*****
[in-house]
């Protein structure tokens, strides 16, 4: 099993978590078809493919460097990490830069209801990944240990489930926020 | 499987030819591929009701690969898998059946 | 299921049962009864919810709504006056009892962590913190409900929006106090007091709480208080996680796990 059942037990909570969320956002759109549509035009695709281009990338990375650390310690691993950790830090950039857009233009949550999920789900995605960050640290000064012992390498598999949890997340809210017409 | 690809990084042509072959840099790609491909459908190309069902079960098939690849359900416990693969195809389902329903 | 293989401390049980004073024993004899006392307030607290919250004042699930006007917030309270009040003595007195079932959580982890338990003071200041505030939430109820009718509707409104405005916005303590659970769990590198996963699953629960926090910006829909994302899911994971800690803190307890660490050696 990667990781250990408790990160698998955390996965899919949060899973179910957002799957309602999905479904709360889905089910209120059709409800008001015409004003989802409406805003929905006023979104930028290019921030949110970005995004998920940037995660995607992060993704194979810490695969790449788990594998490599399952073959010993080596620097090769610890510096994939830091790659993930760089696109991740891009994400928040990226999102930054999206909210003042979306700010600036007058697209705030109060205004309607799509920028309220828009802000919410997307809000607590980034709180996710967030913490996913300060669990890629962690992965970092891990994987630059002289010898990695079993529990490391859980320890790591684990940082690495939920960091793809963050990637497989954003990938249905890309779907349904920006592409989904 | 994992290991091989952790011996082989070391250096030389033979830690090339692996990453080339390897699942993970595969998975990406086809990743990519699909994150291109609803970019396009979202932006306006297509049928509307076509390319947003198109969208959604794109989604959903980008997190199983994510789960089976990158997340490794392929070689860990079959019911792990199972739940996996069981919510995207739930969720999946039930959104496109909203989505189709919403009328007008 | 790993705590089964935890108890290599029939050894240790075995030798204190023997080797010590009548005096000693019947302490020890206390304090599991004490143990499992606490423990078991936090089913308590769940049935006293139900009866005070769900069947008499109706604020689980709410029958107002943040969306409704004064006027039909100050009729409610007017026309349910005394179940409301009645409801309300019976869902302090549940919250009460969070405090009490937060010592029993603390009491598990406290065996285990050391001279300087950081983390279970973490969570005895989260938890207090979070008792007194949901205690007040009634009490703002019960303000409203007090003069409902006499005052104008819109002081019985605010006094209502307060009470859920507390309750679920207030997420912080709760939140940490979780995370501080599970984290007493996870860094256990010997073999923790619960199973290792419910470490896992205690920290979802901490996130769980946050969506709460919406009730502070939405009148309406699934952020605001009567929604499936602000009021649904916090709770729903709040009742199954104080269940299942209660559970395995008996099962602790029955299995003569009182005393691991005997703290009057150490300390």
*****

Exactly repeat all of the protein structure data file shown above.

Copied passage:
[in-house]
């Protein structure tokens, strides 16, 4: 099993978590078809493919460097990490830069209801990944240990489930926020 | 499987030819591929009701690969898998059946 | 299921049962009864919810709504006056009892962590913190409900929006106090007091709480208080996680796990 059942037990909570969320956002759109549509035009695709281009990338990375650390310690691993950790830090950039857009233009949550999920789900995605960050640290000064012992390498598999949890997340809210017409 | 690809990084042509072959840099790609491909459908190309069902079960098939690849359900416990693969195809389902329903 | 293989401390049980004073024993004899006392307030607290919250004042699930006007917030309270009040003595007195079932959580982890338990003071200041505030939430109820009718509707409104405005916005303590659970769990590198996963699953629960926090910006829909994302899911994971800690803190307890660490050696 990667990781250990408790990160698998955390996965899919949060899973179910957002799957309602999905479904709360889905089910209120059709409800008001015409004003989802409406805003929905006023979104930028290019921030949110970005995004998920940037995660995607992060993704194979810490695969790449788990594998490599399952073959010993080596620097090769610890510096994939830091790659993930760089696109991740891009994400928040990226999102930054999206909210003042979306700010600036007058697209705030109060205004309607799509920028309220828009802000919410997307809000607590980034709180996710967030913490996913300060669990890629962690992965970092891990994987630059002289010898990695079993529990490391859980320890790591684990940082690495939920960091793809963050990637497989954003990938249905890309779907349904920006592409989904 | 994992290991091989952790011996082989070391250096030389033979830690090339692996990453080339390897699942993970595969998975990406086809990743990519699909994150291109609803970019396009979202932006306006297509049928509307076509390319947003198109969208959604794109989604959903980008997190199983994510789960089976990158997340490794392929070689860990079959019911792990199972739940996996069981919510995207739930969720999946039930959104496109909203989505189709919403009328007008 | 790993705590089964935890108890290599029939050894240790075995030798204190023997080797010590009548005096000693019947302490020890206390304090599991004490143990499992606490423990078991936090089913308590769940049935006293139900009866005070769900069947008499109706604020689980709410029958107002943040969306409704004064006027039909100050009729409610007017026309349910005394179940409301009645409801309300019976869902302090549940919250009460969070405090009490937060010592029993603390009491598990406290065996285990050391001279300087950081983390279970973490969570005895989260938890207090979070008792007194949901205690007040009634009490703002019960303000409203007090003069409902006499005052104008819109002081019985605010006094209502307060009470859920507390309750679920207030997420912080709760939140940490979780995370501080599970984290007493996870860094256990010997073999923790619960199973290792419910470490896992205690920290979802901490996130769980946050969506709460919406009730502070939405009148309406699934952020605001009567929604499936602000009021649904916090709770729903709040009742199954104080269940299942209660559970395995008996099962602790029955299995003569009182005393691991005997703290009057150490300390």